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Ageless Enlightenment

Everything old is new again in the unifying sound of Adalberto Alvarez

By Marianne Messina

CUBAN COMPOSER, pianist and bandleader Adalberto Alvarez has roots in popular and traditional Cuban music that go back to the days when he played in his father's dance band. Now, after 25 years as a bandleader himself, Alvarez is still holding fast to those traditions, but he has also managed to keep pace with the explosion of new influences on the Cuban dance scene.

"I consider myself to be the bridge between contemporary music and the establishment," he says. "All my musicians are very young. So definitely I represent the new generation." As he makes his second pass through the United States with the album Juganda Con Candela (Playing With Fire), Alvarez embodies the solution to a marketing puzzle many new Cuban musicians face: How do you get American audiences, raised on prerevolution sounds of the Desi Arnaz variety, to know and love the sounds coming out of Cuba today?

Some of the bandleaders from Alvarez's generation have entirely embraced the new; others are riding the easy-market wave of nostalgia. Alvarez is following the most challenging route--why not have both? The give-and-take between new timba and traditional son, according to Alvarez, is simply the interplay between youthful exuberance and mature wisdom. Take the popular son with its easy, predictable rhythms, turn it over to young brass and percussion players whose chaotic energies blend jazz with classical, African with Cuban, and you get tradition responding to, as Alvarez puts it, "the impatientness of young people that we've all gone through but with our experience we know how to mollify so that it all doesn't go in one direction." This is Alvarez's blend. He is not afraid of change, but his idea is, keep it suave.

So far his delicate dance has been successful. Juganda con Candela contains popular elements Alvarez the songwriter has perfected over the course of more than 200 songs: folk-wise lyrics and danceable tempos.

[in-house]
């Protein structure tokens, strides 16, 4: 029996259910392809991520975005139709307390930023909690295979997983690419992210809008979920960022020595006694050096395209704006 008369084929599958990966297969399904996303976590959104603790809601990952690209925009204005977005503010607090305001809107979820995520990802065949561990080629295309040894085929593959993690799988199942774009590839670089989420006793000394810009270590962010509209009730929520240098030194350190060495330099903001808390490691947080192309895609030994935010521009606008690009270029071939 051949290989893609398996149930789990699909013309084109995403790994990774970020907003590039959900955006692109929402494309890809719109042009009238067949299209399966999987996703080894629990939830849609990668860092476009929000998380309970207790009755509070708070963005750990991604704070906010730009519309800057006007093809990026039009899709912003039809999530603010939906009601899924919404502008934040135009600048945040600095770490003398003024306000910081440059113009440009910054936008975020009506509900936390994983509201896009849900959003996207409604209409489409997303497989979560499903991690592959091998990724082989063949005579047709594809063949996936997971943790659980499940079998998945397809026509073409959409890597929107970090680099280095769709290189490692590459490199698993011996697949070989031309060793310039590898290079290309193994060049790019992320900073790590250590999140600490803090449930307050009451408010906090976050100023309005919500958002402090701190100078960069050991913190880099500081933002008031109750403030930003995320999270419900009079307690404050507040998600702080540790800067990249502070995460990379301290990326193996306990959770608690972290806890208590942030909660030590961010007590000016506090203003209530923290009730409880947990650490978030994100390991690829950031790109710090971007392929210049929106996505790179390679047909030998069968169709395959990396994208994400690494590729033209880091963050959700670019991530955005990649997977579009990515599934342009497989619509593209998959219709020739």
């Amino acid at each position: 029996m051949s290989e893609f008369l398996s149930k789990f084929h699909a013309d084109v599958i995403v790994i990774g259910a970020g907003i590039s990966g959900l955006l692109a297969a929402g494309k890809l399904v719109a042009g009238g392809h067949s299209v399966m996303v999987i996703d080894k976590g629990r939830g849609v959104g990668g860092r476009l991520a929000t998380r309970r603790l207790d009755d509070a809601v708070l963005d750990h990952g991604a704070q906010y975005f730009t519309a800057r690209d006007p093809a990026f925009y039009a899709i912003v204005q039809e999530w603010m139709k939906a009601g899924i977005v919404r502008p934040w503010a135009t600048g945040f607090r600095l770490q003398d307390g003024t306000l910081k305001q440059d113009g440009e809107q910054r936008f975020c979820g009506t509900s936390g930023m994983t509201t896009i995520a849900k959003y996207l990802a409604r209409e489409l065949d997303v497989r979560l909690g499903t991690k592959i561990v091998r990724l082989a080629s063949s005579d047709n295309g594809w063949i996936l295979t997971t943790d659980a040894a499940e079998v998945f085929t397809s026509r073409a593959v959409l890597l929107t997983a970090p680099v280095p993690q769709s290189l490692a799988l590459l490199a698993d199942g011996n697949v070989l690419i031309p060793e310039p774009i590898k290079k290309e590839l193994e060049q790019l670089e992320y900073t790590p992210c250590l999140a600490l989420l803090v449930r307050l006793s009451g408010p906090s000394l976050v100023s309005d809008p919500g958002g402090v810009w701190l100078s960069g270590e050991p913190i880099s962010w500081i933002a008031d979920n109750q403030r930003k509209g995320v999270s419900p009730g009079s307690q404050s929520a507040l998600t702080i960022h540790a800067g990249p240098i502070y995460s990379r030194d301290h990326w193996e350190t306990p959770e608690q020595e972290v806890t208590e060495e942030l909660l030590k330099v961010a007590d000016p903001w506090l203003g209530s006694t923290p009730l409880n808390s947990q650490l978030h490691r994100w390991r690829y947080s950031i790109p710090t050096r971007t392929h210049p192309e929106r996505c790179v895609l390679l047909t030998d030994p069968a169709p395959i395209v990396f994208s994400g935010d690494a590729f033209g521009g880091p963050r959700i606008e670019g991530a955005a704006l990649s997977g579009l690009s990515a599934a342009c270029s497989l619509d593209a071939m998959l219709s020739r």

Singer Aramis Galindo straddles the era-divide, his voice ironically reminiscent of Arnaz, complete with prominent vibrato, but which cuts sharply across current-day, beefed-up brass.

On keyboards, Alvarez's daughter, Dorgeris, is more her father's daughter than she is "younger generation." "Dorgeris was very influenced as a child by her grandfather's music," Alvarez says. "So Dogeris is young, but she's the exception to the rule in as much as musically she can think in the traditional style." On the other hand, the band performs with a choral section (Alvarez among them), shouting responses against the brass or percussion, or, under the lead vocals, adds a dimension of very timba-like tension.

Over the past few years Alvarez has progressed up the record label rungs, landing currently at the New York-based Havana Caliente, a label that has ambitious marketing plans for Alvarez.

There is still a deliberate, though weakening, effort on the part of certain Cuban exiles who harbor strong anti-Castro sentiments to stifle any artists coming out of Cuba, and because these individuals have powerful positions within the U.S. Latino radio/recording industry, it was a promising miracle for Alvarez to get on an American label, especially one that was tough, progressive and willing to risk embargo politics for Alvarez's music.

"The United States market is the most important market that there is," Alvarez says. "Unfortunately we haven't been here enough." But from his hotel room in L.A., Alvarez looks forward to a West Coast tour that has three stops in the Bay Area. "Our music can be easily be accepted here," he says, confident in his blend of the familiar and the exciting, his powerful songwriting, and most of all, the power of dance.


Adalberto Alvarez y Su Son, sponsored by Fuel and Metro, perform on Thursday, March 29, at 8pm at the Usual, 400 S. First St., San Jose. Tickets are $22 doors/$18 adv. (510.601.TWEB or www.ticketweb.com)

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From the March 29-April 4, 2001 issue of Metro, Silicon Valley's Weekly Newspaper.

Copyright © 2001 Metro Publishing Inc. Metroactive is affiliated with the Boulevards Network.

For more information about the San Jose/Silicon Valley area, visit sanjose.com.




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